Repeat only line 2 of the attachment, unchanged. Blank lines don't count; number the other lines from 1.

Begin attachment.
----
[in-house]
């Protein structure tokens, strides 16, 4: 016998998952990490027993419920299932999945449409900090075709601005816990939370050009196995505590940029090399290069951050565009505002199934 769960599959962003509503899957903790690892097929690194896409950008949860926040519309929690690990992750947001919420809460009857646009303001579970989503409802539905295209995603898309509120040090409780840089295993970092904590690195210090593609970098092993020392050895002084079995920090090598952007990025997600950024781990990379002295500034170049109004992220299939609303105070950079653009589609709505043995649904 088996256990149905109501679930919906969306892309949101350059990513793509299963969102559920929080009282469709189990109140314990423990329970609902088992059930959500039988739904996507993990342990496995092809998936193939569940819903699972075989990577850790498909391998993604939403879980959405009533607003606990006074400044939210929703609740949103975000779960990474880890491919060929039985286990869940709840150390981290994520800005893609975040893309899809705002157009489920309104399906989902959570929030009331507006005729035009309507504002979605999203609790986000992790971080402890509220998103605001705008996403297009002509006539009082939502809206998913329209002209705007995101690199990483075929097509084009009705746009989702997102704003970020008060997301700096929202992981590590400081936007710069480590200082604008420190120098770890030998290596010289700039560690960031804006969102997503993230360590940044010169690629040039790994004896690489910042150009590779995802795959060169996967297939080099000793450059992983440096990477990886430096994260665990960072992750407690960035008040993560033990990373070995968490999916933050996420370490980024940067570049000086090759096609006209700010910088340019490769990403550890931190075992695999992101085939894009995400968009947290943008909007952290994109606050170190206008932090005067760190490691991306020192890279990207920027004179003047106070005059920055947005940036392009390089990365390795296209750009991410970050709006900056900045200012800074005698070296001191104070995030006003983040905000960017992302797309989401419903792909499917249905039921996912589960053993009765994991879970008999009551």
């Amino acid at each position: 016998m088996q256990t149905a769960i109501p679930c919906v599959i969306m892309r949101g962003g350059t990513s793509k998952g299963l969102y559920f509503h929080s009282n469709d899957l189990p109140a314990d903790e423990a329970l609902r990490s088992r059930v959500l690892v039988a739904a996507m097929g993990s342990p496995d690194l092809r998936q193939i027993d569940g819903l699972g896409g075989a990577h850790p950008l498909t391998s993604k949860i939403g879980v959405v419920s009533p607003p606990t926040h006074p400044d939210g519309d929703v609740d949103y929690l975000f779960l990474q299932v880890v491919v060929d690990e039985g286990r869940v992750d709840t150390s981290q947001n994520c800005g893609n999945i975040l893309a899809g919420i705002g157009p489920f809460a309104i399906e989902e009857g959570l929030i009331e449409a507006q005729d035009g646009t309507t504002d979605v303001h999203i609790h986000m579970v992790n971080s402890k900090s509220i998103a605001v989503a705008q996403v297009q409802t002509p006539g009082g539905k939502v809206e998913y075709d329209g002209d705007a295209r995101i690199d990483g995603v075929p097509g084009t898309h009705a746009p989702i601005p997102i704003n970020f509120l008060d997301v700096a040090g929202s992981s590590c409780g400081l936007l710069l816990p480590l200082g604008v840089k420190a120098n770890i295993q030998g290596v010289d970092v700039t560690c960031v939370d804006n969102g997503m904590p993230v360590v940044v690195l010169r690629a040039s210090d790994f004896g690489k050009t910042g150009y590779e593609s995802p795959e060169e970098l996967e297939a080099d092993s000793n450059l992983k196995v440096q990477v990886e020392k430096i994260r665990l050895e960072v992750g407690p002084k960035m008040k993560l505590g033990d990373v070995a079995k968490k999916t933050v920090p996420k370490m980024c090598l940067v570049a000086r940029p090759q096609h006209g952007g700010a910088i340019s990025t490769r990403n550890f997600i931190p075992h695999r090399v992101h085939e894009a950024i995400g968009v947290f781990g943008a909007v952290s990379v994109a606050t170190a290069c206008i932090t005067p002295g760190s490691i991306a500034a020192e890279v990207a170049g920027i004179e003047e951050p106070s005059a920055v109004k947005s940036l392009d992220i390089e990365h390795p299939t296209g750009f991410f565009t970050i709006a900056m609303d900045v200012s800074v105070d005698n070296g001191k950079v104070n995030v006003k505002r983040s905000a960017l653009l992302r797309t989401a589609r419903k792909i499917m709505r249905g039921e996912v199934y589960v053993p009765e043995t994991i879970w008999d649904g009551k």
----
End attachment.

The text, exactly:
């Protein structure tokens, strides 16, 4: 016998998952990490027993419920299932999945449409900090075709601005816990939370050009196995505590940029090399290069951050565009505002199934 769960599959962003509503899957903790690892097929690194896409950008949860926040519309929690690990992750947001919420809460009857646009303001579970989503409802539905295209995603898309509120040090409780840089295993970092904590690195210090593609970098092993020392050895002084079995920090090598952007990025997600950024781990990379002295500034170049109004992220299939609303105070950079653009589609709505043995649904 088996256990149905109501679930919906969306892309949101350059990513793509299963969102559920929080009282469709189990109140314990423990329970609902088992059930959500039988739904996507993990342990496995092809998936193939569940819903699972075989990577850790498909391998993604939403879980959405009533607003606990006074400044939210929703609740949103975000779960990474880890491919060929039985286990869940709840150390981290994520800005893609975040893309899809705002157009489920309104399906989902959570929030009331507006005729035009309507504002979605999203609790986000992790971080402890509220998103605001705008996403297009002509006539009082939502809206998913329209002209705007995101690199990483075929097509084009009705746009989702997102704003970020008060997301700096929202992981590590400081936007710069480590200082604008420190120098770890030998290596010289700039560690960031804006969102997503993230360590940044010169690629040039790994004896690489910042150009590779995802795959060169996967297939080099000793450059992983440096990477990886430096994260665990960072992750407690960035008040993560033990990373070995968490999916933050996420370490980024940067570049000086090759096609006209700010910088340019490769990403550890931190075992695999992101085939894009995400968009947290943008909007952290994109606050170190206008932090005067760190490691991306020192890279990207920027004179003047106070005059920055947005940036392009390089990365390795296209750009991410970050709006900056900045200012800074005698070296001191104070995030006003983040905000960017992302797309989401419903792909499917249905039921996912589960053993009765994991879970008999009551």